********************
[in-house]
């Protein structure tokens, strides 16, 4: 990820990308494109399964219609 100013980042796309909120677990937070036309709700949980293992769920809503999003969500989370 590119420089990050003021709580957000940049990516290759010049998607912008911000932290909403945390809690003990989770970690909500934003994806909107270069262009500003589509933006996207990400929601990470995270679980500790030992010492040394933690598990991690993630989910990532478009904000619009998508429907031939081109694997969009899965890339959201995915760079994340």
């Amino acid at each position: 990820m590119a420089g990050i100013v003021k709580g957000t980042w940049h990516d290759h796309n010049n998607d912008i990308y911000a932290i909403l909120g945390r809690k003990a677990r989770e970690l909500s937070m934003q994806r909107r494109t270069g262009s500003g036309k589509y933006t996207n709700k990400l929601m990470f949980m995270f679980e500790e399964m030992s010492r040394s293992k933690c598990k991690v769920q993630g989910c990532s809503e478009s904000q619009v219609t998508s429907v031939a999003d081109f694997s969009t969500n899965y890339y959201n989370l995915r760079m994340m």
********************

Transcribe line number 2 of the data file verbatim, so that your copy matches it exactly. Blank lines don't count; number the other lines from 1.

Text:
């Protein structure tokens, strides 16, 4: 990820990308494109399964219609 100013980042796309909120677990937070036309709700949980293992769920809503999003969500989370 590119420089990050003021709580957000940049990516290759010049998607912008911000932290909403945390809690003990989770970690909500934003994806909107270069262009500003589509933006996207990400929601990470995270679980500790030992010492040394933690598990991690993630989910990532478009904000619009998508429907031939081109694997969009899965890339959201995915760079994340």